Reverse instruction is an interesting concept and one that greatly appeals to me. With this instructional method teachers assign videos, articles and other materials for the students to view for homework. The aim being that students receive the traditional technical teaching at home which allows for more time for deeper engagement with the content in school (link). Some examples of sites that can be used to promote this style of teaching are Khan Academy, TED-Ed, and BrainPop.
As I reflect on the topics my class has covered this year, I can easily think of several examples of where I could see this style of teaching working. Recently my students have been working on measurement and I immediately thought that the next time I teach this unit, I should try reverse instruction. At home I could have the students watch videos and learn the basics of measurement (unit conversion, selecting an appropriate unit of measure, how to use measurement tools properly). All of these basic ideas take time to teach students and if I could do it through technology at home, that would leave me more room in class to develop projects and tasks that allow the students to engage with the topic on a deeper level and to demonstrate critical thinking. Such projects could include having the students create blueprints and models.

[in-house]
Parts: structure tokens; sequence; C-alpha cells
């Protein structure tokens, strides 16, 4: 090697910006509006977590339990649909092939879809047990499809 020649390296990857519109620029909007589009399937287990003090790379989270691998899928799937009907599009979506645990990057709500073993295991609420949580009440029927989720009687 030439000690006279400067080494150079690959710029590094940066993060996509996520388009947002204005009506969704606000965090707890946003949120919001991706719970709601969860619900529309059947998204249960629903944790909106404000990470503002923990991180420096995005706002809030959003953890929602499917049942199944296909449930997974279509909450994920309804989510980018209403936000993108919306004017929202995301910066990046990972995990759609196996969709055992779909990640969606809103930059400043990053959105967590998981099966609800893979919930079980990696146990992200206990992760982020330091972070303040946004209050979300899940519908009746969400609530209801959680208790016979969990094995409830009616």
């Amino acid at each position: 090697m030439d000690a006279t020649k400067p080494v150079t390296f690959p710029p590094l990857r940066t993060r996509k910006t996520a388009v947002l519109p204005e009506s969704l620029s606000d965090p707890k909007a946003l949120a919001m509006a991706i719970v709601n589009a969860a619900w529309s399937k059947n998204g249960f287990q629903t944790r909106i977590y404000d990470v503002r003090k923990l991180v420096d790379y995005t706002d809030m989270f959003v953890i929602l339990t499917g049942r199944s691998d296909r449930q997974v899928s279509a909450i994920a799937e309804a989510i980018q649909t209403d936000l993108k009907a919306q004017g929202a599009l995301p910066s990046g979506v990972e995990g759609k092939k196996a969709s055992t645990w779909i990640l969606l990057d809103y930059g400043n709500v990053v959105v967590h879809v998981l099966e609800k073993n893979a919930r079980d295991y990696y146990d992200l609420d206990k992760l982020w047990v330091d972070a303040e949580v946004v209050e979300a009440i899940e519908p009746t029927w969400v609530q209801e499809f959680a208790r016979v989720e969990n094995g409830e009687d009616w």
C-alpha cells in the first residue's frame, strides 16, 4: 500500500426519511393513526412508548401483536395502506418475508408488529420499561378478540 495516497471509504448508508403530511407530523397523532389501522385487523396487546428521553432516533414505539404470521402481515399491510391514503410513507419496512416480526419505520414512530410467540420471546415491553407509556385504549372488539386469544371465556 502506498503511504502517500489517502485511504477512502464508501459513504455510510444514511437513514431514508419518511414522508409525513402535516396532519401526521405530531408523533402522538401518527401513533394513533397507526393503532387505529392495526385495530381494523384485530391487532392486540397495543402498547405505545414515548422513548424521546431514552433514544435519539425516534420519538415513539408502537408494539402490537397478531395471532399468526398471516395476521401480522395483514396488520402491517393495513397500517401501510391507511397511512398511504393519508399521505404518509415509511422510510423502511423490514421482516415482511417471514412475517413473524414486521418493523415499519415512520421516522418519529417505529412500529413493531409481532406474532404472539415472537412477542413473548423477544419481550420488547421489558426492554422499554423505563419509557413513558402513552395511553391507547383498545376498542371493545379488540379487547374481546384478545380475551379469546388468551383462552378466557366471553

Like any teaching method the idea of reverse instruction or flipping a classroom should not be taken lightly and requires much advanced planning. There are two major questions that teachers should answer before using this method:
- Instruction models do not work with every student. Reverse instruction requires students take responsibility for their own learning and understanding of various concepts because the initial teaching is done at home. Not all students will succeed with this style of teaching and it is important that we remember our job is to educate everyone and not only a few. How do we best accommodate students who do not suit this style of learning?
- If students are receiving the instruction at home, then what is being done in class? Does class time become a review of the homework or is it an opportunity to explore the topics further?
The Flipped Classroom is Hot, Hot, Hot: 15 Recent News Stories found on YouTube, uploaded by EmergingEdTech
A Blurry Sense of Magnitude by ZeRo’SKiLL, found on Flickr, Creative Commons Licensed